One of my messages I feel strongly about is that all this emphasis on the "mechanics" of the brain -- this focus on what neurons fire when, what anatomical structures are connected to other anatomical structures, what drugs we can take to fix our brain function -- is terribly misplaced.
So imagine my delight when I come across other writers and researchers who say similar things... I love the feeling that I am not alone! ;-)
Some of my posts here will be to share these other viewpoints with you - partly to show it's not just me ;-), partly to give you other doorways to explore to enter into another way of viewing and understanding the brain.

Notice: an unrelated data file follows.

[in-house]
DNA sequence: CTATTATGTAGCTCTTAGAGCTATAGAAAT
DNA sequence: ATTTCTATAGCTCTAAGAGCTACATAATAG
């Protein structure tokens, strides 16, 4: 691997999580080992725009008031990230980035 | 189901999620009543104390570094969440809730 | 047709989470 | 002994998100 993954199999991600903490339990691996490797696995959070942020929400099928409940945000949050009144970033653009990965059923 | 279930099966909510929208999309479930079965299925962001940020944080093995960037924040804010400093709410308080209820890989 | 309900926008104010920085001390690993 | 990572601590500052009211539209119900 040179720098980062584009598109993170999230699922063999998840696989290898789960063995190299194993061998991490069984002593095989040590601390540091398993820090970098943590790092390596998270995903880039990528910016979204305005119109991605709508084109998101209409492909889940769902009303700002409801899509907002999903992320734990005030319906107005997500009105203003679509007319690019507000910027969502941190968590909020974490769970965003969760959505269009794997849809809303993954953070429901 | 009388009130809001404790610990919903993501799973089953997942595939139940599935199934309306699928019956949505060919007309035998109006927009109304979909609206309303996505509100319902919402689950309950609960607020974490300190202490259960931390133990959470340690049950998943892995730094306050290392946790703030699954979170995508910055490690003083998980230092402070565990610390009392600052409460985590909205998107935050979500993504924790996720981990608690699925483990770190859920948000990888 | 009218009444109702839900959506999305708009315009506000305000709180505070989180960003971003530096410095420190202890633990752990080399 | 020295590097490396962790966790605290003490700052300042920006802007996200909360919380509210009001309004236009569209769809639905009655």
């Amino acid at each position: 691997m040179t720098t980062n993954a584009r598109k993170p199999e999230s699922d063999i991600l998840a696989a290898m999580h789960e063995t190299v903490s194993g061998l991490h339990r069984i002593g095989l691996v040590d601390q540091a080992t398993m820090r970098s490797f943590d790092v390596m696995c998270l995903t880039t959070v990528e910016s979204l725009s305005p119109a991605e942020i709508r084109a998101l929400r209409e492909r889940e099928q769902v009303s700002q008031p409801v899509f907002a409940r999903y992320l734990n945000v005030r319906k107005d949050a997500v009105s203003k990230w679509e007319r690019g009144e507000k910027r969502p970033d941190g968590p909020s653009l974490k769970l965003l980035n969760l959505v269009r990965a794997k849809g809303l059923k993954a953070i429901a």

Today it will be a visit with Douglas Hofstadter, author of Godel, Escher, Back, and also of a book I am immensely enjoying right now: I am a Strange Loop. Dr. Hofstadter is professor of Cognitive Science at Indiana University and writes in a wonderfully relaxed and readable style -- like having a conversation with an old friend about Things That Matter.
In this book, he is exploring what we mean when we say "I". What is an "I"? Where does it come from? Who's in charge when we say "I" am?
What I want to extract from his book for you here are his views about where we need to focus to try to understand the brain in a meaningful way we can apply to our lives. (I've added the bolding for emphasis):
Let's start with his observation that car buyers aren't thinking about...